My 9 year-old son is an avid rock and crystal collector. So much so that on a recent trip to Colorado, I told him he could get one reasonably priced souvenir to commemorate the trip. What he chose was a citrine quartz from the gift shop at the mouth of a cave that we toured. Classic Reese, I thought to myself.
I’ve always loved this fascination of his, so for Christmas his dad and I gave him a rock polisher. With the kit came a handful of very unassuming rocks. They were filthy, quite frankly, and looked pretty much like the gravel that lines our drive way. I had a hard time imagining how these throw-away rocks were going to polish up into anything remotely impressive.
This was my first foray into the world of rock polishing, so I was surprised when my husband explained to me that the rock polisher needed to tumble the rocks not for hours, but for weeks on end. Round and around it went in our laundry room, hiding away the slow transformative process the rocks were undertaking thanks to the constant friction of tumbling sand and water.
When it was finally time to open up the canister, I was floored to see that what had indeed emerged were not the same sad lump of rocks that went in, but incredibly colorful, complex, and deeply varied stones and crystals. Pinks, blues, reds, and greens - all of this magnificence hidden away for untold amounts of years under layers and layers of detritus. These seemingly ordinary rocks turned stunning beauties are now some of my favorite in my family’s collection.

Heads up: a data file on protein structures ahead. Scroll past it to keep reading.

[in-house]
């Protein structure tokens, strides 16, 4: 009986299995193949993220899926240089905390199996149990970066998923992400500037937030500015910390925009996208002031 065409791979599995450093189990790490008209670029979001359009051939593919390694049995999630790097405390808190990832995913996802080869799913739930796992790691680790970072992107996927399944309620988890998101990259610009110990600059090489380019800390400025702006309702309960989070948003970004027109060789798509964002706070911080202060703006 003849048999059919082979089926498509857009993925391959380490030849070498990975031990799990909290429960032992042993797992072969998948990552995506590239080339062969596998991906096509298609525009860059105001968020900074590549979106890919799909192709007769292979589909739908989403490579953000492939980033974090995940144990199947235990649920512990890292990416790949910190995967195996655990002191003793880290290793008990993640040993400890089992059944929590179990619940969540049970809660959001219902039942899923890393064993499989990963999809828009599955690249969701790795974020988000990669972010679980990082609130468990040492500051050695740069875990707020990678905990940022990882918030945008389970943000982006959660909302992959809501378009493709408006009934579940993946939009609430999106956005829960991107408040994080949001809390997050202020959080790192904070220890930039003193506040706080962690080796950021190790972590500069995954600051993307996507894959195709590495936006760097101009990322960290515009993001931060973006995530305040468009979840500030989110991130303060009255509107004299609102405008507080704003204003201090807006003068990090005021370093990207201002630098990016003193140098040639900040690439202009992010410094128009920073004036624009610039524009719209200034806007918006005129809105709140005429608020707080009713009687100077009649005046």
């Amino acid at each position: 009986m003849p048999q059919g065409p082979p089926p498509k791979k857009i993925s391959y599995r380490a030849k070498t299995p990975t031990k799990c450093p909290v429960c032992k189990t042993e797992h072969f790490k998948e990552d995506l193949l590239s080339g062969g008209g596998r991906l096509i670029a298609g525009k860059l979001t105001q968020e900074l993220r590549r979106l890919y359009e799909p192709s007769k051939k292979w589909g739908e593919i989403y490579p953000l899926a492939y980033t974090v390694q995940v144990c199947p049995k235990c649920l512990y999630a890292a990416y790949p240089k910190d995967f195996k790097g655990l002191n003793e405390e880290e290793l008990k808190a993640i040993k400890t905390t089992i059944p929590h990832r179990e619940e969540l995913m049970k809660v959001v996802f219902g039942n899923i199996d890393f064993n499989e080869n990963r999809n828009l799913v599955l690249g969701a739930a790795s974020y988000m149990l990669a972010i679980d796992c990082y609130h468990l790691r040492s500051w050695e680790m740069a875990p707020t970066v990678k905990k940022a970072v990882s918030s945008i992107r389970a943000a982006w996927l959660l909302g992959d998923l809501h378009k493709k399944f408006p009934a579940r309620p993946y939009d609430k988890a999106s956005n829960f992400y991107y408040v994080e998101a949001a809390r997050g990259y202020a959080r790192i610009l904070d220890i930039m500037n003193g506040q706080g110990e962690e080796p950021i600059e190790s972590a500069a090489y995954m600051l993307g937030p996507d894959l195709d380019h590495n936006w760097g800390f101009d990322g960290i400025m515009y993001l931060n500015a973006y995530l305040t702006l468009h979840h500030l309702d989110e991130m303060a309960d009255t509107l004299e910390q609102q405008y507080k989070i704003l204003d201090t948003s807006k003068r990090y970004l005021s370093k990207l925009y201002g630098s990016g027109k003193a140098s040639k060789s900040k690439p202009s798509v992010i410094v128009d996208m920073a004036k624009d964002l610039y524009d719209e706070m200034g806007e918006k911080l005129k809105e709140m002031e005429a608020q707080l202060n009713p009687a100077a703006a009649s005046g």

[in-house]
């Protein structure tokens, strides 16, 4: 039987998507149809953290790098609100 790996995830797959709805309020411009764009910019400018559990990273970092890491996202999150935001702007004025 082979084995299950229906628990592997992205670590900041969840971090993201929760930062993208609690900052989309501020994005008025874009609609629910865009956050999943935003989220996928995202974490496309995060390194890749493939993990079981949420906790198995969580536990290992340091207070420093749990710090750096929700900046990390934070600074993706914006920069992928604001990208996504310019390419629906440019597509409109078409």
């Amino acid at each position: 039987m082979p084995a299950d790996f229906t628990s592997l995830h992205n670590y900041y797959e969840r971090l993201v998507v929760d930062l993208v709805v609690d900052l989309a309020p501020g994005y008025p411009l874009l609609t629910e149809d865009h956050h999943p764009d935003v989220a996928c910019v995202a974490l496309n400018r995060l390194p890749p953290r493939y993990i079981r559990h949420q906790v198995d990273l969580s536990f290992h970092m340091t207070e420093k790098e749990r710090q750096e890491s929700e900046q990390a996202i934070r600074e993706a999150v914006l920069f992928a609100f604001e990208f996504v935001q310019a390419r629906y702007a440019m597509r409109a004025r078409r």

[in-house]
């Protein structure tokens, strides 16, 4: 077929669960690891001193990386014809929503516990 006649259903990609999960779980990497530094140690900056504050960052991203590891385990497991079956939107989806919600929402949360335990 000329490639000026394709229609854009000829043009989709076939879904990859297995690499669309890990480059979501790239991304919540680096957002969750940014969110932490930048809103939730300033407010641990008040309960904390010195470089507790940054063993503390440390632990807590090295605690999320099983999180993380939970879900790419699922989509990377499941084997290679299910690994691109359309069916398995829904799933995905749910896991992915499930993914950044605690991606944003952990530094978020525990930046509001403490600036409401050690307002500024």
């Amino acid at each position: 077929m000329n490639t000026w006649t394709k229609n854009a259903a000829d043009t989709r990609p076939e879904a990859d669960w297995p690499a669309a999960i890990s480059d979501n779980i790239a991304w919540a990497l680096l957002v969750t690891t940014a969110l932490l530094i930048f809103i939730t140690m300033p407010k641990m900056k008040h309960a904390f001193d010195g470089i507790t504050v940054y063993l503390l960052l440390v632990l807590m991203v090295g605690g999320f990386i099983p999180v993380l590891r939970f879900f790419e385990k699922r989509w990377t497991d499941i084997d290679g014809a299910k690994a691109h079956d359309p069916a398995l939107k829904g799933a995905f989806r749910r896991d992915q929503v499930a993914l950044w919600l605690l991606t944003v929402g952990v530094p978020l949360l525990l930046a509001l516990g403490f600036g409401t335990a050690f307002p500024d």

This got me thinking how we are all like these rocks. We go through life accumulating unhealed traumas and wounds that calcify like the layers of dirt and debris on top of our magnificent bodies and souls. We forget that we are our own unique embodiment of Divine Love here in our bodies, here on this Earth. We begin to believe that we are nothing special, that our protective coping strategies are what define us, that there is something wrong with us for not being any different.
This may be an obvious metaphor for some, but for me it is nothing short of shining miracle that a yoga practice rooted in loving kindness is like the most effective of rock polishers. The transformation is not quick or instant, but requires steady commitment to the process of polishing away what keeps us prisoner to our traumas. In relearning who we are - what Divine Love says we are - we begin to see ourselves clearly once again. We begin to see our bodies as our greatest allies in our healing, and not a hinderance to achieving something better. We begin to see our brilliantly beautiful and unique selves emerge once more, like the dirt filtering away to reveal the most magnificent diamond.
I’m so grateful that my life conspired to show this life giving practice to me, to show me a way of throwing off what keeps my brilliance and freedom hidden. It is my greatest privilege to share this gift with others.